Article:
Washington, May 17 : Researchers at the National Institute of Standards and Technology (NIST) in the US have confirmed that underground tunnels-generally a difficult setting for radios-can have a frequency "sweet spot" at which signals may travel several times farther than at other frequencies.
This finding was made by the researchers as part of a project to improve wireless communications for emergency responders.
The finding, which uses extensive new data to confirm models developed in the 1970s, may point to strategies for enhancing rescue communications in subways and mines.
The optimal frequency depends on the dimensions of the tunnel. For a typical subway-sized tunnel, the sweet spot is found in the frequency range 400 megahertz (MHz) to 1 gigahertz (GHz).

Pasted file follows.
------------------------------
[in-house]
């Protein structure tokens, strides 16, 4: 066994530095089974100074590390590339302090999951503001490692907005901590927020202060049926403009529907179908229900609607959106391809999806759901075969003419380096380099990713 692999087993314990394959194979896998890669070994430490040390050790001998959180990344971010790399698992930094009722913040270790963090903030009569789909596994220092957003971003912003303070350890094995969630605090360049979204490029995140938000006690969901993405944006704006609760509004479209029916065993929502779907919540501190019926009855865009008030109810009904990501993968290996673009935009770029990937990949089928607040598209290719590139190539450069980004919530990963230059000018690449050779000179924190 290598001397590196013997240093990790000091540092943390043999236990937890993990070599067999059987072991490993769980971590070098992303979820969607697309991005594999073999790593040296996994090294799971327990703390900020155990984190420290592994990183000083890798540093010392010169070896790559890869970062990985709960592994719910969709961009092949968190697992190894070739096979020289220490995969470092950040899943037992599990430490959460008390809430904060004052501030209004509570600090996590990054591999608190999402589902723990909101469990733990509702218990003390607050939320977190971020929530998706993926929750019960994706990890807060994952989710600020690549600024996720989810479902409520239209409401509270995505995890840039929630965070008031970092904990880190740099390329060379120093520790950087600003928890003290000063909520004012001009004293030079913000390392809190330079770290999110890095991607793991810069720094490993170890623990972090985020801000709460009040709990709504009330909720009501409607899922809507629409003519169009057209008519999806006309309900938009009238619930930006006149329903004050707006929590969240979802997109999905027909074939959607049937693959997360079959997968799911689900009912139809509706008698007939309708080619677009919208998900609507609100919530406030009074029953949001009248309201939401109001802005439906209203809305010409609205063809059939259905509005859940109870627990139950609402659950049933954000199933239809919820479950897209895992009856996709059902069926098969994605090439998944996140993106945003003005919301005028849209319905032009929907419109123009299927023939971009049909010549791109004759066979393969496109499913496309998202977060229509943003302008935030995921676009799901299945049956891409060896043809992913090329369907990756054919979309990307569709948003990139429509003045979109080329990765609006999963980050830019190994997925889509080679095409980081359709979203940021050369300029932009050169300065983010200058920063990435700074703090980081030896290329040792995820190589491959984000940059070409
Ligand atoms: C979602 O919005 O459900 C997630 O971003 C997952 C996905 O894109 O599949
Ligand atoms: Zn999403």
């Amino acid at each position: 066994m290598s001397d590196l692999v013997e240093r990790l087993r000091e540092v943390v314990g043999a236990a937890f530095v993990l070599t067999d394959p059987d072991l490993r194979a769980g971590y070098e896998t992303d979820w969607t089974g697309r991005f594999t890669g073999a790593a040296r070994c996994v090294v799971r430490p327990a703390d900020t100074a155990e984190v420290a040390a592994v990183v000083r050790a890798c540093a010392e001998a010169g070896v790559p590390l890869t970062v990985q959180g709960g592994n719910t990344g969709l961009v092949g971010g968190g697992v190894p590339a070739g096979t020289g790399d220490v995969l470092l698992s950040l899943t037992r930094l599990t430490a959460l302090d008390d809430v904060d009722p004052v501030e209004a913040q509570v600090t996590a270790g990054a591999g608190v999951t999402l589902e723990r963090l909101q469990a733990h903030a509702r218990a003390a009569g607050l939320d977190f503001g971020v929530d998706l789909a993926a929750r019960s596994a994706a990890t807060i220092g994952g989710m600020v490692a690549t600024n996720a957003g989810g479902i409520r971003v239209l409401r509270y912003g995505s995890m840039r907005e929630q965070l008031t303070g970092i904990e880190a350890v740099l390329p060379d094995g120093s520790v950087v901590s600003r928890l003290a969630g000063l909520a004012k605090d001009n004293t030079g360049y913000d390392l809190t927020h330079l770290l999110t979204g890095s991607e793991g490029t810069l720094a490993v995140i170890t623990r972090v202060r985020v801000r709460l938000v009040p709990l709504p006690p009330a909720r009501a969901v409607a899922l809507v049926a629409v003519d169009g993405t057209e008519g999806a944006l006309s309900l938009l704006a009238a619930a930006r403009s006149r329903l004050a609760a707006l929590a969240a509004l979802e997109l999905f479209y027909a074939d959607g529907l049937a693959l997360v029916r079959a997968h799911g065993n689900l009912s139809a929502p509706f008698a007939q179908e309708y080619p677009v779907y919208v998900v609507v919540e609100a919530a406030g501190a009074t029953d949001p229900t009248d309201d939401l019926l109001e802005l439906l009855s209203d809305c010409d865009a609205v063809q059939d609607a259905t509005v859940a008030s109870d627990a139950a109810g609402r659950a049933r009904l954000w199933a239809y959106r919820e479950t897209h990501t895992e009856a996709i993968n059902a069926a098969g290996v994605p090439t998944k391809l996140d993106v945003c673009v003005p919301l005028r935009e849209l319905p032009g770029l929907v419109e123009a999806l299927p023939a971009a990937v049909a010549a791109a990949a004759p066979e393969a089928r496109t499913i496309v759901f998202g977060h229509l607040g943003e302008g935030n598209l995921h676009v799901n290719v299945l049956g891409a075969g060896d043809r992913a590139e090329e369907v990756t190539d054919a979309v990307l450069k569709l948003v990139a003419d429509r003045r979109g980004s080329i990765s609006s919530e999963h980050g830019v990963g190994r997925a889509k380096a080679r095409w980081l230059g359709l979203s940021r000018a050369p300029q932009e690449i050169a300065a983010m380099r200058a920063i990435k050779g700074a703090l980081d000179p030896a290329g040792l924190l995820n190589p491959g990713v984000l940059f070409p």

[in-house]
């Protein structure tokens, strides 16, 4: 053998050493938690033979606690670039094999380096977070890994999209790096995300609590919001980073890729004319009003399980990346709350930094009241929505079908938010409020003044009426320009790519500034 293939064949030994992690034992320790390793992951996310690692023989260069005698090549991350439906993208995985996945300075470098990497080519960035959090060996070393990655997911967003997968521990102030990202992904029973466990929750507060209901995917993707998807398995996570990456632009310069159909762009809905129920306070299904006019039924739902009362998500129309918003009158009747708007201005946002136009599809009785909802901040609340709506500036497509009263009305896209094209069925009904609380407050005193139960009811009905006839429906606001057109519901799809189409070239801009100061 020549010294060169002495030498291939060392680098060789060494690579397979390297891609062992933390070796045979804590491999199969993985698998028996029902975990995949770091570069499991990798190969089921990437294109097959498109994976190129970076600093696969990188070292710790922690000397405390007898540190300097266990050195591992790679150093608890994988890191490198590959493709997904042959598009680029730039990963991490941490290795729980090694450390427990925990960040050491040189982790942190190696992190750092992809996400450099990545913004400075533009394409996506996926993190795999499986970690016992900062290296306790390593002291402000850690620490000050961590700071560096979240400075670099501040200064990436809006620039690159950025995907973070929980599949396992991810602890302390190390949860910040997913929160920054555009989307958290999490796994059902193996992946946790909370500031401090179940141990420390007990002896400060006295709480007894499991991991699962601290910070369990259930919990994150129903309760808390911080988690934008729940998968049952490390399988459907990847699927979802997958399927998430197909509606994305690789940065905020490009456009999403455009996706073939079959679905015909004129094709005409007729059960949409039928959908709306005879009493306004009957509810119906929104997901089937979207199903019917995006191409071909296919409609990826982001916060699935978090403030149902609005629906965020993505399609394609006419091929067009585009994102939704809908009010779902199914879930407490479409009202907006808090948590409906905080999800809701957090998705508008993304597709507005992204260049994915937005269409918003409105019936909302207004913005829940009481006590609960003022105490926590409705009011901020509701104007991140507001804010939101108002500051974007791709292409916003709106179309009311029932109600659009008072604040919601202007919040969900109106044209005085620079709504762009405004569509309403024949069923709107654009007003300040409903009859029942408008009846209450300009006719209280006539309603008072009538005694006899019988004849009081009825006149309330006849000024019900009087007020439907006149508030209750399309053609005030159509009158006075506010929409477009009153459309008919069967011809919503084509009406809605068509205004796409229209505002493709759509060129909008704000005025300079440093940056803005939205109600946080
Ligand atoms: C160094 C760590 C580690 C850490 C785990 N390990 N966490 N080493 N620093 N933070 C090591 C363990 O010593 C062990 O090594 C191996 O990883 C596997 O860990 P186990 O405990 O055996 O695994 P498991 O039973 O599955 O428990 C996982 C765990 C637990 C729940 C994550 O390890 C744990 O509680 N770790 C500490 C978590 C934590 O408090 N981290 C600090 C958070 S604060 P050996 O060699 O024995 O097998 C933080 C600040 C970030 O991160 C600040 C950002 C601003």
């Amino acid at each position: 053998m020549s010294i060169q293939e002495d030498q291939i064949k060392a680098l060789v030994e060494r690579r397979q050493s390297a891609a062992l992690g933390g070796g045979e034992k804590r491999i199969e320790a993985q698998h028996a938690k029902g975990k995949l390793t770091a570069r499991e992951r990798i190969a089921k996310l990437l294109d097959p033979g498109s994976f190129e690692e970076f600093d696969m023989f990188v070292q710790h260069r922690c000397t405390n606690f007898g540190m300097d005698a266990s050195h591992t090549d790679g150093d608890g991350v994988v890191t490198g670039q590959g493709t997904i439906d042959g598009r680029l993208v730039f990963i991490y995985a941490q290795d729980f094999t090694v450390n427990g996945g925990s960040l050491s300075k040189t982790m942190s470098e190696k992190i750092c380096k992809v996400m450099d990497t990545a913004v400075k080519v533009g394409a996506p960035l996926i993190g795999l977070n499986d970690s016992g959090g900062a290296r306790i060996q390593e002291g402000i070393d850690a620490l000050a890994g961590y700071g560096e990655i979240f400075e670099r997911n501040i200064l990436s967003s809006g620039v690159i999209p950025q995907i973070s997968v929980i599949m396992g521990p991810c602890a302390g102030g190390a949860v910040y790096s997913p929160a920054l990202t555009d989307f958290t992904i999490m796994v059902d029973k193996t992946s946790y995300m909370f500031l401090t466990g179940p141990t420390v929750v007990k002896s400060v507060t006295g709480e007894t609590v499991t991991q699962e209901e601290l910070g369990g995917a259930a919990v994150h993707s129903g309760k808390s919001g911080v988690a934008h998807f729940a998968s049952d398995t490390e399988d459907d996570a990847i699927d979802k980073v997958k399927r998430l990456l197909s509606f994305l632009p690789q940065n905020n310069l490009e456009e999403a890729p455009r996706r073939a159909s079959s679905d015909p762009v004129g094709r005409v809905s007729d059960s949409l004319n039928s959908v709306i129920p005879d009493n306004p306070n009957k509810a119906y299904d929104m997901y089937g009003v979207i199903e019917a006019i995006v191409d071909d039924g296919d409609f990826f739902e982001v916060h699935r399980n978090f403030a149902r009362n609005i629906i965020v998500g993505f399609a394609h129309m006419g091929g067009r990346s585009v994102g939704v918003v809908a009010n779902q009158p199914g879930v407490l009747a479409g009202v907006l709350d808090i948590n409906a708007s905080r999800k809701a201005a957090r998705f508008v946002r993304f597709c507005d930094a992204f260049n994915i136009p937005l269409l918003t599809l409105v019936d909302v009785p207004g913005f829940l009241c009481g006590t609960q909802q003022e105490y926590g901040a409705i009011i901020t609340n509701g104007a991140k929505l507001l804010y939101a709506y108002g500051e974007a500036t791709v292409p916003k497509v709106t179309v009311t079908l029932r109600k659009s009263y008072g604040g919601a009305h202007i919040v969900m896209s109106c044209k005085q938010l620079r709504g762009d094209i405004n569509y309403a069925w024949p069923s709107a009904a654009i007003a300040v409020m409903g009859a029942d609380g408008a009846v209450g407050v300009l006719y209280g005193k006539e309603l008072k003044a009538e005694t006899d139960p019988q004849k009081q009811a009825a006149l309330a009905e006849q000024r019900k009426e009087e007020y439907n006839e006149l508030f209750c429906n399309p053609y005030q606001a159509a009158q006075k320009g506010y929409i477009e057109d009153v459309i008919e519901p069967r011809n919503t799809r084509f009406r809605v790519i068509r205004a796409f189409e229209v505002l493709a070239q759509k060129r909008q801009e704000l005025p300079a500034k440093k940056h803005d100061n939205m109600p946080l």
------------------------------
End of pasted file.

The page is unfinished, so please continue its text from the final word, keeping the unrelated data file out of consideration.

NIST researchers were surprised by how much farther signals at the optimal frequency traveled in above-ground building corridors, as well as underground.
Tunnels can channel radio signals in the right frequency range because they act like giant waveguides, the pipelike channels that confine and direct microwaves on integrated circuit wafers, and in antenna feed systems and optical fibers.
The channel shape reduces the losses caused when signals are absorbed or scattered by structural features.
The waveguide effect depends on a tunnel's width, height, surface material and roughness, and the flatness of the floor as well as the signal frequency.
NIST authors found good agreement between their measured data and theoretical models, leading to the conclusion that the waveguide effect plays a significant role in radio transmissions in tunnels.
According to lead author Kate Remley, the results may help design wireless systems that improve control of, for example, search and rescue robots in subways.